engagement will commence with all the best intentions of achieving certain goals but even themost skilled of executive coaches cannot forecast all the possible outcomes of coaching. That isthe nature of change and uncertainty involved in the process. As coaches, we are skilled atmanaging change and the chaos that can arise from the change-work, but we cant say with 100%certainty that the outcomes that we anticipate at the outset of the coaching will transpire. The factis that many executives who participate in a programme of executive coaching receive morebenefit than they bargained for. One final point here is that coaching provides so many intangiblebenefits that it can be challenging or dare I say it, impossible to measure them all. Where possiblethe coach and the organisation paying for the coaching should agree in advance which outcomesof the programme can be realistically predicted and quantified and agree the method ofmeasurement and verification.3. MYTH: Successful executives dont need executive coachingFACT: This is definitely not true. In fact quite the opposite is true. Some of the most successfulexecutives in top FTSE 100 companies have their own executive coaches. The most savvy ofexecutives knows that there is always room for improvement. We have no way of measuring themaximum potential that anyone can aspire to, but executive coaching provides the keys to unlockthe latent talent within an executive while building on the talent that they are consciously aware of.4. MYTH: Everyone is coachableFACT: This is not true. Every executive coach would like to believe that it is true, but in realitysome people are more coachable than others. Executive coaching works best for executives whoare open minded and are willing to change. The type of executive who benefits from coaching issomeone who takes responsibility for their own development and knows that they are capable ofachieving more. I always recommend to my organisational clients that before we engage in aprogramme of coaching, an assessment be carried out by the organisation, with some guidancefrom myself, to determine the level of coachability of the potential coachee. This ensures that theresults of the coaching programme are always high and meet the expectations of the sponsor (theorganisation paying for the coaching) and the coachee.5. MYTH: Executive coaching is about the coach telling me what to do and how to run mybusinessFACT: Absolutely not! An executive coach is in no way qualified to tell you how to run yourbusiness. As an executive you may hire an executive coach to streamline your thinking or toprovide assistance as a sounding board for your ideas, but an executive coach cannot advise youon how to run your business. The executive coach is qualified to be a coach and as a coach theywill also help you overcome obstacles or achieve goals. They are qualified in the art of coaching,not in running their clients business. As part of the coaching, the coach will be able to offer theircoachee a different perspective or new insights into an existing problem or situation. Theexecutive can then choose whether to act on or dismiss that information, so the executive isalways fully in control and fully responsible for their actions.6. MYTH: The executive coach can help take up some of the executives workloadFACT: It is definitely not the role of the executive coach to do the executives "dirty washing", make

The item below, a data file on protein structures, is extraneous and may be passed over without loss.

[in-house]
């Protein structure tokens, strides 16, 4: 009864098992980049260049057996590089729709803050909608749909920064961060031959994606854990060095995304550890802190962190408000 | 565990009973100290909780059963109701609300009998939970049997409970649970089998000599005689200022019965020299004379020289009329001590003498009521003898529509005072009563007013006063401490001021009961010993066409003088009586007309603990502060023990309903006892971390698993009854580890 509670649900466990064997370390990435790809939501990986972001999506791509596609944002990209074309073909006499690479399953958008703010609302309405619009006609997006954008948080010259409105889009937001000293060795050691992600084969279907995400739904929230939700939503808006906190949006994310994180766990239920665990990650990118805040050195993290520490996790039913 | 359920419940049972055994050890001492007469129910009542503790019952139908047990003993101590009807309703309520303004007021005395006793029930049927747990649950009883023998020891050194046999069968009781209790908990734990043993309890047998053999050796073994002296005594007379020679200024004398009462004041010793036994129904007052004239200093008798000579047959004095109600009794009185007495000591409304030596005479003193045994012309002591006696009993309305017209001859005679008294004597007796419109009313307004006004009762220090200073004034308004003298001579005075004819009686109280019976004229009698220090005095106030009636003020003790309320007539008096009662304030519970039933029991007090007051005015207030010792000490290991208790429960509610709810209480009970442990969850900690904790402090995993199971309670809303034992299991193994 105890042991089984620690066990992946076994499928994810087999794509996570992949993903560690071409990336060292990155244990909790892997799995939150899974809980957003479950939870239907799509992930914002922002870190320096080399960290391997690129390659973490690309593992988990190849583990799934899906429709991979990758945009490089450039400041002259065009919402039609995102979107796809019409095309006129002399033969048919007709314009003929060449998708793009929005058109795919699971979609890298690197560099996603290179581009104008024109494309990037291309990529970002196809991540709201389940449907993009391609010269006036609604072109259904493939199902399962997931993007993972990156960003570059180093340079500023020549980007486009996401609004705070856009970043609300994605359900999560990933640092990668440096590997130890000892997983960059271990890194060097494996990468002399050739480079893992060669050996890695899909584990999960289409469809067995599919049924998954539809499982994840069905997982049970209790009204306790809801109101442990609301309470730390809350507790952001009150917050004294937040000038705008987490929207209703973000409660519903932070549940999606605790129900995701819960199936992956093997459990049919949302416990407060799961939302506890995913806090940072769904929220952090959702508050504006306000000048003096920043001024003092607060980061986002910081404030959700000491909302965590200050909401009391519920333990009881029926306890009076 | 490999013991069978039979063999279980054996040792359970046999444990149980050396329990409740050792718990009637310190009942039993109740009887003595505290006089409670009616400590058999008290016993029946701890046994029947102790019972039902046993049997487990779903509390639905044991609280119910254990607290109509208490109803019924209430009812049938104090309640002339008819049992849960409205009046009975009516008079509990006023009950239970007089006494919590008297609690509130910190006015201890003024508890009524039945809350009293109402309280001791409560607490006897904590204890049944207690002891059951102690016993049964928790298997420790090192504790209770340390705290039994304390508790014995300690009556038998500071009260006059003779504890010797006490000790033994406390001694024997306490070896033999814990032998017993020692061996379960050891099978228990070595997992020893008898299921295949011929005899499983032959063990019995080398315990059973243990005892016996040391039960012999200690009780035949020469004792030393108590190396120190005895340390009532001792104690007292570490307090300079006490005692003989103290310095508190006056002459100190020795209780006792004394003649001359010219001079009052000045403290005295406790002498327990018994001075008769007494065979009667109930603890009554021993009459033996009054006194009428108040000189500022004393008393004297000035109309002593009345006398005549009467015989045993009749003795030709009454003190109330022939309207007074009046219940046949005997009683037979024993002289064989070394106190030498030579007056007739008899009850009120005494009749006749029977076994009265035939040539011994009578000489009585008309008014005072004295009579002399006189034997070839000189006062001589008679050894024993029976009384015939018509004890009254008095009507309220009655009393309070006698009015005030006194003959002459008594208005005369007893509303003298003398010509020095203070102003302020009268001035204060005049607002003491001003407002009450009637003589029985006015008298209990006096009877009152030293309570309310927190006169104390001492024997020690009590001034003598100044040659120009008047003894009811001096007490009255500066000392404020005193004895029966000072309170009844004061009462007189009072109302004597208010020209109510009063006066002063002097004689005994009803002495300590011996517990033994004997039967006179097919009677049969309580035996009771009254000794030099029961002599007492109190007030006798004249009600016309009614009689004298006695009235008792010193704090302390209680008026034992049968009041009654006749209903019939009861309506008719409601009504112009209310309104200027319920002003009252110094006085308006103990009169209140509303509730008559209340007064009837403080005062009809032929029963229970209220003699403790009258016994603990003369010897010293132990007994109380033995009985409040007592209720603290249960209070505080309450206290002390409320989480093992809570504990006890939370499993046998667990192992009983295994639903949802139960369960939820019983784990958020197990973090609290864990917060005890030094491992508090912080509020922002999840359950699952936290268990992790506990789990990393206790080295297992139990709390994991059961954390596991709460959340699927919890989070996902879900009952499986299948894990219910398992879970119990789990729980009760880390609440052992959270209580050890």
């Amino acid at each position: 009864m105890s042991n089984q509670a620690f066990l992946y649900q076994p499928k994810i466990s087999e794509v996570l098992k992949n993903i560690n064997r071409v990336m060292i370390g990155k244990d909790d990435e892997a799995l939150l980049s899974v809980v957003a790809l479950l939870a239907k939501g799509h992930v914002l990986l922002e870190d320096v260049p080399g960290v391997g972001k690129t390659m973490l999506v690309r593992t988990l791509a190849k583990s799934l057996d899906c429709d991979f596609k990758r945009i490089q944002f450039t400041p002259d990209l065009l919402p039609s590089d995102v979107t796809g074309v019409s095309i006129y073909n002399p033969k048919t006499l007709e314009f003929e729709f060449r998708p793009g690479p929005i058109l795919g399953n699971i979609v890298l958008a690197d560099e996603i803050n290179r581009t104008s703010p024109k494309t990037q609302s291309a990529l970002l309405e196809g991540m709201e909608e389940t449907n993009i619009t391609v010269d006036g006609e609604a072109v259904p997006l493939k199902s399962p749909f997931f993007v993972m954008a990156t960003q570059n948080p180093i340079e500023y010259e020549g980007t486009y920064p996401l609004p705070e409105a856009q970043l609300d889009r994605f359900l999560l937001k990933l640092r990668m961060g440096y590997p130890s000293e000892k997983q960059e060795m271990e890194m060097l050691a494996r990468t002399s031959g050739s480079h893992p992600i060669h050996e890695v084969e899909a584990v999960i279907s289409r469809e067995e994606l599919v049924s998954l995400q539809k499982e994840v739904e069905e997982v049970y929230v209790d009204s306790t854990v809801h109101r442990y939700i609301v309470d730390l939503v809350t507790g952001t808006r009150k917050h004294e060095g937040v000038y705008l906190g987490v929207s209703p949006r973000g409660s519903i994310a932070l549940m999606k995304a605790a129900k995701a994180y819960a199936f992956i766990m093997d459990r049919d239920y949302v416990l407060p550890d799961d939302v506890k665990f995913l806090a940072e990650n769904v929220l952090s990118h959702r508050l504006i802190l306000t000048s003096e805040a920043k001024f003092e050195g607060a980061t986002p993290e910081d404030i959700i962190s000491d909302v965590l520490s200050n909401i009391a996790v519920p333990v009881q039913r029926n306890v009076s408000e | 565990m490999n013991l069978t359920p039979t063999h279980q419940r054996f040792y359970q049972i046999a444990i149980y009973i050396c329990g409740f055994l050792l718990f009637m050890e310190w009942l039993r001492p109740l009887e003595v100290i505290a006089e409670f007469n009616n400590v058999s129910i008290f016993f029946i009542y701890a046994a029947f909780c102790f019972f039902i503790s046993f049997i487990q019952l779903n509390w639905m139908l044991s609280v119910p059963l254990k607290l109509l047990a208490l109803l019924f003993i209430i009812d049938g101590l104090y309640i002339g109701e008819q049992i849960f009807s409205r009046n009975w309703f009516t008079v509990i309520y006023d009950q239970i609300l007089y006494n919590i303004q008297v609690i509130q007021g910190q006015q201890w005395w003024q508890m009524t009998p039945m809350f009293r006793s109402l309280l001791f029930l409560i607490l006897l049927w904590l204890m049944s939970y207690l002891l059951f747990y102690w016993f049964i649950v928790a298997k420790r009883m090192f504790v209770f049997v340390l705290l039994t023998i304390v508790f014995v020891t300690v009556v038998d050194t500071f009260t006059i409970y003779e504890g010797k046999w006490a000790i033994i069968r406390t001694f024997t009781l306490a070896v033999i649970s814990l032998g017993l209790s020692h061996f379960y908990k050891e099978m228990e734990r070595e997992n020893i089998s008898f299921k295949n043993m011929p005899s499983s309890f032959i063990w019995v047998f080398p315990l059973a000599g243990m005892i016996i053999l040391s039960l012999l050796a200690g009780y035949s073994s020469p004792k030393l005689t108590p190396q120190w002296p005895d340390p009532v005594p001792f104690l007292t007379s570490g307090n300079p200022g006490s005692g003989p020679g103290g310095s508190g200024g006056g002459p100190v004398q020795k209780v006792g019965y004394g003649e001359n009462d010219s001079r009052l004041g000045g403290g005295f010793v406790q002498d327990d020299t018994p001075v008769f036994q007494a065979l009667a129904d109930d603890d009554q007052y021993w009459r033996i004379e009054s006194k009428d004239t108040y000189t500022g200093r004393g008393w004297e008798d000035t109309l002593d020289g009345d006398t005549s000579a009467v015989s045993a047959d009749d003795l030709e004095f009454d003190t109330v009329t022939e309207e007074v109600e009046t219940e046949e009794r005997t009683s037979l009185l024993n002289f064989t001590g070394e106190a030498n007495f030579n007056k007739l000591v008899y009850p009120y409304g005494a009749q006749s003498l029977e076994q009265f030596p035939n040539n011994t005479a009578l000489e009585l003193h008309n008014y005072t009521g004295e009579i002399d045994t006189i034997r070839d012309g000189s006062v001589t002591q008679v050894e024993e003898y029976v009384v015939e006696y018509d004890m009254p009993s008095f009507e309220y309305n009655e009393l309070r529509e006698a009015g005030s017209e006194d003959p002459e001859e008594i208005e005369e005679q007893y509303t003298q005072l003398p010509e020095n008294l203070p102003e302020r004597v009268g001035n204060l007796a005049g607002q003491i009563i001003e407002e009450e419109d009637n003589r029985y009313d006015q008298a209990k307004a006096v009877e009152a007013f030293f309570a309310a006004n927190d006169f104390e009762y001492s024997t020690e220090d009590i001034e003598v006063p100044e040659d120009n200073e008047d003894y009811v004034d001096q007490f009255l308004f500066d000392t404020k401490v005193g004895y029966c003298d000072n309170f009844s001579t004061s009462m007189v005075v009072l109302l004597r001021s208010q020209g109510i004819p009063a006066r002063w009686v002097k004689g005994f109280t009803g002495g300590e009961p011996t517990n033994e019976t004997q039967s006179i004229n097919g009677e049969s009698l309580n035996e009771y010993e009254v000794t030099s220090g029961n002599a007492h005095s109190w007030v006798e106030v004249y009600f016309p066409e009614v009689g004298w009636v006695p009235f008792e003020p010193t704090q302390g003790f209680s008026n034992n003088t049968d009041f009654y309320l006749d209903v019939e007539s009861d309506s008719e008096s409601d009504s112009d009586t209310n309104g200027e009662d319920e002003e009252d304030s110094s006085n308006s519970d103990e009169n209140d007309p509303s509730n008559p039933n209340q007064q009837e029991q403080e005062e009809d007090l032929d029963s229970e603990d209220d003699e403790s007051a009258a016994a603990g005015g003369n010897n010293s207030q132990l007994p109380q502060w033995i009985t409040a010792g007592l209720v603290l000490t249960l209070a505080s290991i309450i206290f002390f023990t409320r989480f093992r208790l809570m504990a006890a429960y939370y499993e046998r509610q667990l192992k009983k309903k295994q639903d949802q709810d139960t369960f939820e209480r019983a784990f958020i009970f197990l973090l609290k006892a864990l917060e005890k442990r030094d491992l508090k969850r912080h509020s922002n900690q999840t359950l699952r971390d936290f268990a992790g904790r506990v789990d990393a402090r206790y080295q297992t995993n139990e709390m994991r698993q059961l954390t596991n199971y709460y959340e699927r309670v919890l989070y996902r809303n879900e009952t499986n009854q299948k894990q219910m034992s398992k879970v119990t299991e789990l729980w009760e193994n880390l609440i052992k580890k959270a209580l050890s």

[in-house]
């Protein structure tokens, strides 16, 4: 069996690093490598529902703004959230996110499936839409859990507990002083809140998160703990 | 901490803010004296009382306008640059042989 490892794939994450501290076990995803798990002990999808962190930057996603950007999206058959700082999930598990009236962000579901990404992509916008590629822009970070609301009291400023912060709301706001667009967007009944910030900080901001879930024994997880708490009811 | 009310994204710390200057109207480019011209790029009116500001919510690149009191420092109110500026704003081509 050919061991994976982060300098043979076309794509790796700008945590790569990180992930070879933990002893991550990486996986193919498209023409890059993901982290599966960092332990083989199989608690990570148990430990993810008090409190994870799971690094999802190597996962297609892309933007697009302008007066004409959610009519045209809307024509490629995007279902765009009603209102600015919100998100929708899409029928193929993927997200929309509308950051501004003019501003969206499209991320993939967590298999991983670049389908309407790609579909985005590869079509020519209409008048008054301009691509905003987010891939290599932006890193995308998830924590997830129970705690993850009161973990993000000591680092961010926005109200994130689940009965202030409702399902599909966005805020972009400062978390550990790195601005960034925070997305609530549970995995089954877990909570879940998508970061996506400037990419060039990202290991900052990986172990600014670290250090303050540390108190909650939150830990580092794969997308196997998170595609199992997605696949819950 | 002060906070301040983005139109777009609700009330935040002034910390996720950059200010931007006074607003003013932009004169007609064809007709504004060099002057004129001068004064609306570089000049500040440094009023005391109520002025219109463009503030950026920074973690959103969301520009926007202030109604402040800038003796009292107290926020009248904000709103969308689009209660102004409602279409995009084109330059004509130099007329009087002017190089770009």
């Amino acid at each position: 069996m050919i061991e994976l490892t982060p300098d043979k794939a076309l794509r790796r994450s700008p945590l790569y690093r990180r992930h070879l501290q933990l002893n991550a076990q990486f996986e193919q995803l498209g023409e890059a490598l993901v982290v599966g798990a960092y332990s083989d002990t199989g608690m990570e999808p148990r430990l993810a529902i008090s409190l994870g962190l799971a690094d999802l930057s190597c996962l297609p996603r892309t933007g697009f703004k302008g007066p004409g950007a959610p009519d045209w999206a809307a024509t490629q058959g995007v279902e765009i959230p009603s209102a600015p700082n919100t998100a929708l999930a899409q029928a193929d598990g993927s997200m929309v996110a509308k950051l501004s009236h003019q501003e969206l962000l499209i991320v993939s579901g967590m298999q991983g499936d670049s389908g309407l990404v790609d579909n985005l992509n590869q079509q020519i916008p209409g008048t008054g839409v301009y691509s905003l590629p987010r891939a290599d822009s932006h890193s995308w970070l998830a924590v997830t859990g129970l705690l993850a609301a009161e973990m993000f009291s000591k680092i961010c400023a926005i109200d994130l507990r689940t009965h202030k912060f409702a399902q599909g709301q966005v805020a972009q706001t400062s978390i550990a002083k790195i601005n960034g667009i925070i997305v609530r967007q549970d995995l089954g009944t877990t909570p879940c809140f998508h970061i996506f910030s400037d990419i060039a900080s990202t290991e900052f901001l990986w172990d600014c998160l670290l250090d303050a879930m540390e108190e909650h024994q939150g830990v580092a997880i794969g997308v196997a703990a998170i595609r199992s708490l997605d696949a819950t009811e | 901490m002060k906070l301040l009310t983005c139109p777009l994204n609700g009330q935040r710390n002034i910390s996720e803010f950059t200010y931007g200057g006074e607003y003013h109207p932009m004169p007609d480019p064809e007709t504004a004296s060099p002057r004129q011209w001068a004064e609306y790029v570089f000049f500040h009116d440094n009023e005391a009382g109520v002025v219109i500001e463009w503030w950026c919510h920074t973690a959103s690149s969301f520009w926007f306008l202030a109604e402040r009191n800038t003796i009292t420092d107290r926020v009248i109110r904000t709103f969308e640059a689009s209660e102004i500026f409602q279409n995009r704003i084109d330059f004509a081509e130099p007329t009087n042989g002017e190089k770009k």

his tea or act as his PA. The executive coach may help the executive in reducing their workload byhelping them to delegate more effectively. The primary role of the executive coach is to facilitateand assist in the executives development.7. MYTH: Executive coaching is the same as life coachingFACT: Most definitely not! I am quite passionate about this subject as I have witnessed a shockinggrowth of unregulated, poorly-trained and under-qualified life coaches who are given certificatesafter a weekend workshop. These people are given such low exposure to the real nature ofcoaching and little if any practical experience in coaching. Their work is unsupervised and veryrarely have they even had the experience of being coached by a skilled coach themselves. Thesepoorly informed life coaches, who may mean well, are giving coaching a bad reputation.Professional coaches on the other hand are very skilled at what they do. They are knowledgeableabout the psychology and models that underpin their work. They are very self aware andpassionate about their own personal development and understand the value of continual selfdevelopment. To give you a practical application of this, I undertake supervision on a regularbasis. This allows me the time necessary to reflect on my own practice as a coach so that I cancontinually improve and provide greater value to my clients. I also have my own coach who helpsme improve my performance among other things. I walk my talk. So if you are considering hiringan executive coach, make sure that they are accredited by one of the appropriate coachingbodies, the EMCC or the ICF for example. All of New Thought Leaders coaching staff are activemembers of professional coaching bodies. Also, all of them receive regular supervision andcoaching. In summary, I believe in the power and potential that quality coaching can bring toindividuals and organisations, so I insist on the very highest standards in the executive coachesthat I work with. They need to demonstrate excellence and continual improvement in their art. Isettle for nothing less - why should you?8. MYTH: Executive Coaching is only for use when executives are failingFACT: Not so! Coaching used to be viewed as a remedial activity to "fix" a problem person in theorganisation or as a defence used by HR to say "...well we tried to help the guy....", just beforeletting them go. Executive coaching can also be used to provide assistance to executives whoadmit to having challenges, but only they will benefit once they take responsibility for their changeand own the issues that they are faced with. Executive coaching has a diverse range ofapplications for executives including improving their effectiveness and performance, advancingtheir communication skills, collaborating with them to create a compelling vision, provideassistance in applying their time to strategic issues and so on. Executive coaching is now beingoffered to top executives as a perk that improves retention within the organisation.9. MYTH: Executive coaching is the same as therapy and counsellingFACT: Definitely not! The words therapy and counselling may have many meanings for anindividual. If therapy means lying on a couch talking about your mother or father while the therapistnods a lot and speaks in Germanic accent, then no - coaching is not therapy. There are manyreasons why executive coaching is not therapy. Here are just a few: in therapy the therapist isconsidered the expert, coaching views the coach and client as co-experts in the relationship. Assuch the plan for coaching is designed as an alliance by the coach and coachee. In therapy thethe therapist plans the treatment. Therapy is problem-oriented and involves spending many hours